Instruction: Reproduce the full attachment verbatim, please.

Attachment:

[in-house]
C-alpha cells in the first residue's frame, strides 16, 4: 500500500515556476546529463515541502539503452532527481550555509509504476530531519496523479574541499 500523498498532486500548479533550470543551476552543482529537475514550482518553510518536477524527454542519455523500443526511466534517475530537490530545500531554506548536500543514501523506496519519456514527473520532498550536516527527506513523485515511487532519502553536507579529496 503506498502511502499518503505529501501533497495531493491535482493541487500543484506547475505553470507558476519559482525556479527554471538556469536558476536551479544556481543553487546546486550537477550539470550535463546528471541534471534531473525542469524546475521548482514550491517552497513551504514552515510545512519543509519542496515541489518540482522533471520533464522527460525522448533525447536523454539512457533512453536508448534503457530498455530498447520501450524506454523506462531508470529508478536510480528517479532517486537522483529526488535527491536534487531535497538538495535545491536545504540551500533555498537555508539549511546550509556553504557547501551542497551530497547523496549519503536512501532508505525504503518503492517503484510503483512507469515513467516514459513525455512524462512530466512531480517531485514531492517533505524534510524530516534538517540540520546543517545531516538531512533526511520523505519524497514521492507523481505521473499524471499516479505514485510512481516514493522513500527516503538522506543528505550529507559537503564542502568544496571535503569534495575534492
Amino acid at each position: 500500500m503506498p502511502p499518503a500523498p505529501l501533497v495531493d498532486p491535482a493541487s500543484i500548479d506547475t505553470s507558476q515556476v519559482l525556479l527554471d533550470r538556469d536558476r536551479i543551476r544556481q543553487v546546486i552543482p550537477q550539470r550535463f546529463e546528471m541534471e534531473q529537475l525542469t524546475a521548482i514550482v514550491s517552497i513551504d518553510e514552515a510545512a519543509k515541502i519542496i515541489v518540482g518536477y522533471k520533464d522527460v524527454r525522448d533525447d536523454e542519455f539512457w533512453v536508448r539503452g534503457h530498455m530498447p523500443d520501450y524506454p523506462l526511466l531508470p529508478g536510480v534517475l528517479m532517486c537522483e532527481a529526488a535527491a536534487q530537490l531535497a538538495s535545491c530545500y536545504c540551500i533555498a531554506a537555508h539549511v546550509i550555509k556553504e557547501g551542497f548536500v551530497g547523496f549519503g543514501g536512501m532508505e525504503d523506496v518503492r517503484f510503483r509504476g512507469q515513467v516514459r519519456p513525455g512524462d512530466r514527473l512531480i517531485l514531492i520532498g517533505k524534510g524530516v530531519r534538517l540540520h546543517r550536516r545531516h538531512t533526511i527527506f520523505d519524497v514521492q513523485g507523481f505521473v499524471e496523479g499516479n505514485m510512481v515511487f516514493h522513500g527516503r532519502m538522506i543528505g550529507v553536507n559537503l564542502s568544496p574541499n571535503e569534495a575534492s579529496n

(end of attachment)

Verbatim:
[in-house]
C-alpha cells in the first residue's frame, strides 16, 4: 500500500515556476546529463515541502539503452532527481550555509509504476530531519496523479574541499 500523498498532486500548479533550470543551476552543482529537475514550482518553510518536477524527454542519455523500443526511466534517475530537490530545500531554506548536500543514501523506496519519456514527473520532498550536516527527506513523485515511487532519502553536507579529496 503506498502511502499518503505529501501533497495531493491535482493541487500543484506547475505553470507558476519559482525556479527554471538556469536558476536551479544556481543553487546546486550537477550539470550535463546528471541534471534531473525542469524546475521548482514550491517552497513551504514552515510545512519543509519542496515541489518540482522533471520533464522527460525522448533525447536523454539512457533512453536508448534503457530498455530498447520501450524506454523506462531508470529508478536510480528517479532517486537522483529526488535527491536534487531535497538538495535545491536545504540551500533555498537555508539549511546550509556553504557547501551542497551530497547523496549519503536512501532508505525504503518503492517503484510503483512507469515513467516514459513525455512524462512530466512531480517531485514531492517533505524534510524530516534538517540540520546543517545531516538531512533526511520523505519524497514521492507523481505521473499524471499516479505514485510512481516514493522513500527516503538522506543528505550529507559537503564542502568544496571535503569534495575534492
Amino acid at each position: 500500500m503506498p502511502p499518503a500523498p505529501l501533497v495531493d498532486p491535482a493541487s500543484i500548479d506547475t505553470s507558476q515556476v519559482l525556479l527554471d533550470r538556469d536558476r536551479i543551476r544556481q543553487v546546486i552543482p550537477q550539470r550535463f546529463e546528471m541534471e534531473q529537475l525542469t524546475a521548482i514550482v514550491s517552497i513551504d518553510e514552515a510545512a519543509k515541502i519542496i515541489v518540482g518536477y522533471k520533464d522527460v524527454r525522448d533525447d536523454e542519455f539512457w533512453v536508448r539503452g534503457h530498455m530498447p523500443d520501450y524506454p523506462l526511466l531508470p529508478g536510480v534517475l528517479m532517486c537522483e532527481a529526488a535527491a536534487q530537490l531535497a538538495s535545491c530545500y536545504c540551500i533555498a531554506a537555508h539549511v546550509i550555509k556553504e557547501g551542497f548536500v551530497g547523496f549519503g543514501g536512501m532508505e525504503d523506496v518503492r517503484f510503483r509504476g512507469q515513467v516514459r519519456p513525455g512524462d512530466r514527473l512531480i517531485l514531492i520532498g517533505k524534510g524530516v530531519r534538517l540540520h546543517r550536516r545531516h538531512t533526511i527527506f520523505d519524497v514521492q513523485g507523481f505521473v499524471e496523479g499516479n505514485m510512481v515511487f516514493h522513500g527516503r532519502m538522506i543528505g550529507v553536507n559537503l564542502s568544496p574541499n571535503e569534495a575534492s579529496n